What is wrong with shopping at mall stores?

English 102-02
5 April 2019
I. Project Rationale
Have you ever considered where your clothes come from, how they are made, or even who makes them? A lot of the clothes you where every day are made by people in other countries, working for next to nothing, so you can have those cool jeans you wanted or that pair of shoes that have that fresh look you were searching for. But what if there was an option that saved you money on clothes while ensuring you are sourcing your clothing in a more ethical way? Well, there is. Just thrift it! Goodwill, Salvation Army, and Plato’s Closet are some of the biggest names in thrift shopping. Thrift stores are becoming increasingly popular, but a lot of people still seem to be on the fence about wearing something that someone else already has. However, if you can move past the idea that you are wearing used clothing, you can feel good when you put on your clothes, knowing that you sourced them from a more ethical company than “that one store at the mall”.
I plan on diving into this topic by first explaining how some of the biggest names in fashion don’t ethically source their clothing and how much waste goes into the industry of fast fashion. I will use sources that directly discuss this topic as well as sources that delve into sustainability in general in the fashion industry. Then, I will discuss how big-name brands cause trouble in influencing people to spend more money than they need to on something, enforcing the wants vs. needs idea. At this point, I will counter the idea that big brands are bad with the argument that a lot of more expensive brands tend to be more ethical environmentally and be more humanitarian when it comes to sourcing their products. After explaining the negative aspects, I will bring it back to a lighter side by talking about thrift shopping and how it can save you money, be more ethical when it comes to the environment and the workers, and how it can be fun to thrift. The sources I will be using for this all directly address these ideas.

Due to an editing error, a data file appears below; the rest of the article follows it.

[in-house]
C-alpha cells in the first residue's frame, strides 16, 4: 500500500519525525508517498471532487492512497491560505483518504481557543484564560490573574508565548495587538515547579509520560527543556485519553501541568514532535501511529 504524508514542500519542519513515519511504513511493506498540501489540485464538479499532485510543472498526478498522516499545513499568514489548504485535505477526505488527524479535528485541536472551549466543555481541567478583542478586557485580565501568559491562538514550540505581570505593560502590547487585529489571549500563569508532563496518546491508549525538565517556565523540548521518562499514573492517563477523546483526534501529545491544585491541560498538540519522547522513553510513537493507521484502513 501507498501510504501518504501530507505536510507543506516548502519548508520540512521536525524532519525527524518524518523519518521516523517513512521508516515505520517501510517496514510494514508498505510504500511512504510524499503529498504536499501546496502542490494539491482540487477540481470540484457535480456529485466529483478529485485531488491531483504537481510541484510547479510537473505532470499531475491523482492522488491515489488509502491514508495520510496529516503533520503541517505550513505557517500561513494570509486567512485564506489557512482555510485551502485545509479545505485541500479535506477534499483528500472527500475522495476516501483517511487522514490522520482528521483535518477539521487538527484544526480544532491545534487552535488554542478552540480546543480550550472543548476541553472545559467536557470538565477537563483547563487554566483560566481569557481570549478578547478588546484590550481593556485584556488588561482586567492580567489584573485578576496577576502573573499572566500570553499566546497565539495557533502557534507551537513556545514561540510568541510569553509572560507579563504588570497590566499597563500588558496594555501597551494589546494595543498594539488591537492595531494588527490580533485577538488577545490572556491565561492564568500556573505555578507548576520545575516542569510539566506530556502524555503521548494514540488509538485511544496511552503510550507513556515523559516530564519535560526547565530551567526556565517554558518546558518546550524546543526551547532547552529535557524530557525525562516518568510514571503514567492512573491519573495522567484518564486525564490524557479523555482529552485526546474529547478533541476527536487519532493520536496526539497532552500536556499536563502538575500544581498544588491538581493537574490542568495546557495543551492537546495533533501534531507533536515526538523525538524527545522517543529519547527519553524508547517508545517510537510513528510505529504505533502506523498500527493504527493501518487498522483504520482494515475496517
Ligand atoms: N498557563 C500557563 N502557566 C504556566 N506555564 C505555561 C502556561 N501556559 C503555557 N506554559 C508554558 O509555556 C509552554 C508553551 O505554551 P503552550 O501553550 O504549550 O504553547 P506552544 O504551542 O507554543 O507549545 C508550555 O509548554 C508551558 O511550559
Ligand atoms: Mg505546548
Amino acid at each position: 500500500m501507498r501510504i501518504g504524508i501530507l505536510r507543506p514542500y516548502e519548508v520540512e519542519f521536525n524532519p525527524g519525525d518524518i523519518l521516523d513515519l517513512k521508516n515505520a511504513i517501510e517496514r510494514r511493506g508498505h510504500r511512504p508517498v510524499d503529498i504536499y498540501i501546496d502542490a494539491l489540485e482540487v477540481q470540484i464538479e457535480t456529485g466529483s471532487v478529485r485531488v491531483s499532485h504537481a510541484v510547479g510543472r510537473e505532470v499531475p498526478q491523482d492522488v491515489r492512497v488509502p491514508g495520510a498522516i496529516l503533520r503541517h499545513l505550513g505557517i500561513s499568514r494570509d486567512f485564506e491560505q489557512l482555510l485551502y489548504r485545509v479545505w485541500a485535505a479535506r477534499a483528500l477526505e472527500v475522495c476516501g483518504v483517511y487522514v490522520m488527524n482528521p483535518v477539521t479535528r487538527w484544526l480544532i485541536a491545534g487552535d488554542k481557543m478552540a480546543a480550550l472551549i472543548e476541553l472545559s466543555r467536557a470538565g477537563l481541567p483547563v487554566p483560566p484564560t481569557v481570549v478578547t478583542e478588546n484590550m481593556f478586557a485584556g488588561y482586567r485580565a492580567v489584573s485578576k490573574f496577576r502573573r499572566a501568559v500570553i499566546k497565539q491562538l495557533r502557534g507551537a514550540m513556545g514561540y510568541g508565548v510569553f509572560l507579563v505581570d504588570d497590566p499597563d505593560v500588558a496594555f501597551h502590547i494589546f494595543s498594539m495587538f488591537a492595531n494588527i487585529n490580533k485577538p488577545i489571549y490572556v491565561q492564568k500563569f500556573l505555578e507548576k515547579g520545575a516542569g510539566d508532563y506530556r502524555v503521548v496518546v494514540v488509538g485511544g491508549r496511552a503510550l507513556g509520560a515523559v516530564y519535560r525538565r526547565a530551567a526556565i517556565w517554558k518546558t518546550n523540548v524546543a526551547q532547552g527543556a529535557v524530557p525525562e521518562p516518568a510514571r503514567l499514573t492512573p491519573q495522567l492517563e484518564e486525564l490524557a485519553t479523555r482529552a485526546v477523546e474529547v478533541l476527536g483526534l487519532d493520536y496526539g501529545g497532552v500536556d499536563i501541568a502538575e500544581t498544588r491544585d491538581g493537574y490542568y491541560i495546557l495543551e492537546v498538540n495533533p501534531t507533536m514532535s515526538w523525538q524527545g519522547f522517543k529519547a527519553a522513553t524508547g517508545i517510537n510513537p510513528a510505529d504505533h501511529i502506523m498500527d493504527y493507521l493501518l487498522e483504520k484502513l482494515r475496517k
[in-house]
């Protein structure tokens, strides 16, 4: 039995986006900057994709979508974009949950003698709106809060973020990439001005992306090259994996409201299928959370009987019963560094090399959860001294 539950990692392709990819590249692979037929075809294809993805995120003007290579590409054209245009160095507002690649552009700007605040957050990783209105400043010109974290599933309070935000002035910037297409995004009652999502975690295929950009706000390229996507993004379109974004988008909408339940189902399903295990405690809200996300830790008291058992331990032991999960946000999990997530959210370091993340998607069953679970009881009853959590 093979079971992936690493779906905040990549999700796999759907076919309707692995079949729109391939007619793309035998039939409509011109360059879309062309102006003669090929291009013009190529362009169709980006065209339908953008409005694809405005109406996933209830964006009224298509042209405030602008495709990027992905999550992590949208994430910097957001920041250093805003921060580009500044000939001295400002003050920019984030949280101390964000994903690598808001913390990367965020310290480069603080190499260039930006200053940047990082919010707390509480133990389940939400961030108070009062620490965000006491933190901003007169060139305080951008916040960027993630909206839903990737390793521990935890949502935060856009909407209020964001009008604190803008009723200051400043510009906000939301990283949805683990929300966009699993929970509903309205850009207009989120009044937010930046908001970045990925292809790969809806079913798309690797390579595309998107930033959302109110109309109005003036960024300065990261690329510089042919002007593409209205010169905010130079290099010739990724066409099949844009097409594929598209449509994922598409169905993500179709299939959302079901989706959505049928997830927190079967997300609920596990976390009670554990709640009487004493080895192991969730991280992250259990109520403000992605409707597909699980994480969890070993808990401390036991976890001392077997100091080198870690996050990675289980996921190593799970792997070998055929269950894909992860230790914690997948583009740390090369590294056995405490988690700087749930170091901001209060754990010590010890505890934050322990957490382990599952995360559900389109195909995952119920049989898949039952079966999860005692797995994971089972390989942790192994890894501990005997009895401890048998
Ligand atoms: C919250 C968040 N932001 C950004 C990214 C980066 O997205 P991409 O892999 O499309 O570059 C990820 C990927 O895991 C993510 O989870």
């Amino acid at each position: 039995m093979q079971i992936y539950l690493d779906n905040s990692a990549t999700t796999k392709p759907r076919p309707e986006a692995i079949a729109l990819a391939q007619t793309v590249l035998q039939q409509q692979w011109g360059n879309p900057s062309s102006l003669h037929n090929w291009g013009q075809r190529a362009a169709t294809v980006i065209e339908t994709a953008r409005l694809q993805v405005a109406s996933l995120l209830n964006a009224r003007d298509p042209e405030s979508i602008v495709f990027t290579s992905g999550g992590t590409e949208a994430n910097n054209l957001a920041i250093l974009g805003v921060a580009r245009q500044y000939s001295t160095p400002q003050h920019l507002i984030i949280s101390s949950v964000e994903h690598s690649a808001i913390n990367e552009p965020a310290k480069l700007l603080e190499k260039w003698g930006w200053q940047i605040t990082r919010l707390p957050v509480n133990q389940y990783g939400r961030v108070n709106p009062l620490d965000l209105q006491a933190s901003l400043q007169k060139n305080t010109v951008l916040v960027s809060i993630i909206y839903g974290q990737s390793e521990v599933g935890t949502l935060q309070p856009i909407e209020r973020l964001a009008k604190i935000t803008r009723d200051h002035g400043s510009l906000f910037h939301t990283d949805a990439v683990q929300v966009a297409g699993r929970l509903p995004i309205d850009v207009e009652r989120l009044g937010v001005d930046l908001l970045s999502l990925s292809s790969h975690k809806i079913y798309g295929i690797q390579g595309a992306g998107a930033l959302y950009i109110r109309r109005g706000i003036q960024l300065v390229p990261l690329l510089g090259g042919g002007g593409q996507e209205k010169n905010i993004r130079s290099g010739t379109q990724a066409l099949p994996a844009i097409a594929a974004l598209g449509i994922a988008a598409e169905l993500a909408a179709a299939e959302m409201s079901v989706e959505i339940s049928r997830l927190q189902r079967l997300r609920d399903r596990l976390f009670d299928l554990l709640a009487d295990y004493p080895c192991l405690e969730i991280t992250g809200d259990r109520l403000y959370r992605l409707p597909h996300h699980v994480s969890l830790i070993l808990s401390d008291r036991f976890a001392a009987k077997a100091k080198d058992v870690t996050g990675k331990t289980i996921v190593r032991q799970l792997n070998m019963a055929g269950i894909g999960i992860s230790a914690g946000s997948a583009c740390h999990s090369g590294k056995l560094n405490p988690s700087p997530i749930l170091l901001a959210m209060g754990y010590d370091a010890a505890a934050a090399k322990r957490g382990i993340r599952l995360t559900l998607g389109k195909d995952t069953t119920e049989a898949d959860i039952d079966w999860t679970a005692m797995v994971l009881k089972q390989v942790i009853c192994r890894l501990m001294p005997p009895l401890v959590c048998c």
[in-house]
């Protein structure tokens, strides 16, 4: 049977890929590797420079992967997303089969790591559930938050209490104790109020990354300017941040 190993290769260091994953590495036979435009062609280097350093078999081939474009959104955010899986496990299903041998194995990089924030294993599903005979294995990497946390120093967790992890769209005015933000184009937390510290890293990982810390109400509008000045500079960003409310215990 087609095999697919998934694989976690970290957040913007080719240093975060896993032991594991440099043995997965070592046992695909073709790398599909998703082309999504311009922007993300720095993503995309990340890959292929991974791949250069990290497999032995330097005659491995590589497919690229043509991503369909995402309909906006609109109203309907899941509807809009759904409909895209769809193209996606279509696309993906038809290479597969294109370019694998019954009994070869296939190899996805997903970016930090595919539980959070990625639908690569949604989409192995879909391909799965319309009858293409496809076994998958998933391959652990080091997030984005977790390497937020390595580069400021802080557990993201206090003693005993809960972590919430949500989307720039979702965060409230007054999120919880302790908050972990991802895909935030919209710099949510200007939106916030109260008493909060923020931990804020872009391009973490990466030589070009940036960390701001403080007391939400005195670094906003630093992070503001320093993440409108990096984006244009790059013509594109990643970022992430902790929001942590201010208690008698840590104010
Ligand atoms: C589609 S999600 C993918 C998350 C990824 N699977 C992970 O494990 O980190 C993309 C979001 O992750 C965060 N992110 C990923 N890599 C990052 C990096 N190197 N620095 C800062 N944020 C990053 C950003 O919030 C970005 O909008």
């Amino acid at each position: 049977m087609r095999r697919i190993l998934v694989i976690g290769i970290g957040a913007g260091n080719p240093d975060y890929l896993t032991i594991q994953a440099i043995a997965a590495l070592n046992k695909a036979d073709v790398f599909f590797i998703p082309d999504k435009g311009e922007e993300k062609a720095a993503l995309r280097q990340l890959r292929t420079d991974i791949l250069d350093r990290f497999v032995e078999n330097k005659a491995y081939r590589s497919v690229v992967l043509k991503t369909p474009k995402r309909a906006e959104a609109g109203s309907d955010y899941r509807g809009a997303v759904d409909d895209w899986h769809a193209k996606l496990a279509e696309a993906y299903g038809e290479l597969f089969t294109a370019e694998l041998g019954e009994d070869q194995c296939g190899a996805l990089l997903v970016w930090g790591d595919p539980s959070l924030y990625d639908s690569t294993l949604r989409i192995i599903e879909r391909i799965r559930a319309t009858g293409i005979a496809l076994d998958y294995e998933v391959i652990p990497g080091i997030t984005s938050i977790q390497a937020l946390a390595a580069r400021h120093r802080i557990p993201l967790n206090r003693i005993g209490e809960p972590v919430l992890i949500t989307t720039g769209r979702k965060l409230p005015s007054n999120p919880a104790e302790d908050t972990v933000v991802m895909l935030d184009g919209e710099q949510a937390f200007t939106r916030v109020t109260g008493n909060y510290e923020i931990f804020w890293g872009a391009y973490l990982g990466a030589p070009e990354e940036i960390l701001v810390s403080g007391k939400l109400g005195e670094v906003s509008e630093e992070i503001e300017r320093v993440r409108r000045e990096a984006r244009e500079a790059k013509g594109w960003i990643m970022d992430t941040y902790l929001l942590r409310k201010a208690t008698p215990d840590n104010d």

The goal of this research project is to get people to think twice before spending the money on a new shirt or pair of pants. I want them to think of the consequences of giving these huge companies more of their money to continue fueling what they are doing. I would like people to see that thrifting is a great alternative to mall shopping and that you can even have fun doing it. I will feel successful if I can get people to purchase even one thing from a thrift store instead of spending the money elsewhere.
II. Project Outline

  1. Introduction paragraph
    a. Question the audiences thought process when buying clothes
    b. Thesis: Thrifting is a more ethical alternative when buying clothes
  2. Background Paragraphs
    a. What is thrift shopping
    b. What are some popular thrift stores
    c. What can you find at a thrift store
    d. Discuss how most thrift stores are non-profit/help community
    e. Thrift shopping as a hobby
  3. Argument Paragraphs
    a. What is wrong with shopping at mall stores
    i. Unethical environmentally/ not humane
    ii. Waste
    b. Big-name brands
    i. Wants vs. needs
  4. Counterargument
    a. Expensive brands can be better environmentally/more humane
    i. You can find expensive brands at thrift stores for less
  5. Conclusion
    III. Overview of Preliminary Research